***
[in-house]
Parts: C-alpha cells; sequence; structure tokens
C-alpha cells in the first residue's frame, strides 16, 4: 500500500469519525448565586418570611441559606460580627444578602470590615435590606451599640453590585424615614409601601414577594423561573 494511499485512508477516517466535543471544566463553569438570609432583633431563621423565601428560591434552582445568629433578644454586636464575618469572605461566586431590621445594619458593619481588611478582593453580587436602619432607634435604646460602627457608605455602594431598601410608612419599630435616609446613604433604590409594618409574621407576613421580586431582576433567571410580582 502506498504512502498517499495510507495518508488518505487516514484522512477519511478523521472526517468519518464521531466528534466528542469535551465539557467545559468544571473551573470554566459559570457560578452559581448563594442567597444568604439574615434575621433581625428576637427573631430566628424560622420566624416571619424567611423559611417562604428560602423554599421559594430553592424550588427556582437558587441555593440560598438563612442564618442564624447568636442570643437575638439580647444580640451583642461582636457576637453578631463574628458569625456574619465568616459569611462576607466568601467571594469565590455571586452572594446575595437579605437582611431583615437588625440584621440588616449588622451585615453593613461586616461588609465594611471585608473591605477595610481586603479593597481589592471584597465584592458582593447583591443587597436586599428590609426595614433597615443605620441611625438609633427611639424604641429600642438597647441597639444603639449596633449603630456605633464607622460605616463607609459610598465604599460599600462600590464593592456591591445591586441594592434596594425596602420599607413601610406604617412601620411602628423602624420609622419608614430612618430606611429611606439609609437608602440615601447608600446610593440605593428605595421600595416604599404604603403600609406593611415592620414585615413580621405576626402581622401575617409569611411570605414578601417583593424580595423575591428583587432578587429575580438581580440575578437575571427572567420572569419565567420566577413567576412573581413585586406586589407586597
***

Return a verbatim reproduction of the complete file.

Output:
[in-house]
Parts: C-alpha cells; sequence; structure tokens
C-alpha cells in the first residue's frame, strides 16, 4: 500500500469519525448565586418570611441559606460580627444578602470590615435590606451599640453590585424615614409601601414577594423561573 494511499485512508477516517466535543471544566463553569438570609432583633431563621423565601428560591434552582445568629433578644454586636464575618469572605461566586431590621445594619458593619481588611478582593453580587436602619432607634435604646460602627457608605455602594431598601410608612419599630435616609446613604433604590409594618409574621407576613421580586431582576433567571410580582 502506498504512502498517499495510507495518508488518505487516514484522512477519511478523521472526517468519518464521531466528534466528542469535551465539557467545559468544571473551573470554566459559570457560578452559581448563594442567597444568604439574615434575621433581625428576637427573631430566628424560622420566624416571619424567611423559611417562604428560602423554599421559594430553592424550588427556582437558587441555593440560598438563612442564618442564624447568636442570643437575638439580647444580640451583642461582636457576637453578631463574628458569625456574619465568616459569611462576607466568601467571594469565590455571586452572594446575595437579605437582611431583615437588625440584621440588616449588622451585615453593613461586616461588609465594611471585608473591605477595610481586603479593597481589592471584597465584592458582593447583591443587597436586599428590609426595614433597615443605620441611625438609633427611639424604641429600642438597647441597639444603639449596633449603630456605633464607622460605616463607609459610598465604599460599600462600590464593592456591591445591586441594592434596594425596602420599607413601610406604617412601620411602628423602624420609622419608614430612618430606611429611606439609609437608602440615601447608600446610593440605593428605595421600595416604599404604603403600609406593611415592620414585615413580621405576626402581622401575617409569611411570605414578601417583593424580595423575591428583587432578587429575580438581580440575578437575571427572567420572569419565567420566577413567576412573581413585586406586589407586597